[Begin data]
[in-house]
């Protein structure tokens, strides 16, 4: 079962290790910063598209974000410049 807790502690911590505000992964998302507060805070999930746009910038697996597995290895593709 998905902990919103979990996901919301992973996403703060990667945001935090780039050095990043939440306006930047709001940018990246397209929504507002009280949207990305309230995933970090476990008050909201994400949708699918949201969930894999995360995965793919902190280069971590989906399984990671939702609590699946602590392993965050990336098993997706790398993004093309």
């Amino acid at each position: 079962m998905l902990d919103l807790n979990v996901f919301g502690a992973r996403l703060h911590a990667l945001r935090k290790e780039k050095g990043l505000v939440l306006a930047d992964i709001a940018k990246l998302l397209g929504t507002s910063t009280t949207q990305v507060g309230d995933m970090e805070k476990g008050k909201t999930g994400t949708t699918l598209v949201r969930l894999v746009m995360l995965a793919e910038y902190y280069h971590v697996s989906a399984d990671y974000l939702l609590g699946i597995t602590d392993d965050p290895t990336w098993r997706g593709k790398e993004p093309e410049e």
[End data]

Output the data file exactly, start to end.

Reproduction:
[in-house]
């Protein structure tokens, strides 16, 4: 079962290790910063598209974000410049 807790502690911590505000992964998302507060805070999930746009910038697996597995290895593709 998905902990919103979990996901919301992973996403703060990667945001935090780039050095990043939440306006930047709001940018990246397209929504507002009280949207990305309230995933970090476990008050909201994400949708699918949201969930894999995360995965793919902190280069971590989906399984990671939702609590699946602590392993965050990336098993997706790398993004093309």
């Amino acid at each position: 079962m998905l902990d919103l807790n979990v996901f919301g502690a992973r996403l703060h911590a990667l945001r935090k290790e780039k050095g990043l505000v939440l306006a930047d992964i709001a940018k990246l998302l397209g929504t507002s910063t009280t949207q990305v507060g309230d995933m970090e805070k476990g008050k909201t999930g994400t949708t699918l598209v949201r969930l894999v746009m995360l995965a793919e910038y902190y280069h971590v697996s989906a399984d990671y974000l939702l609590g699946i597995t602590d392993d965050p290895t990336w098993r997706g593709k790398e993004p093309e410049e």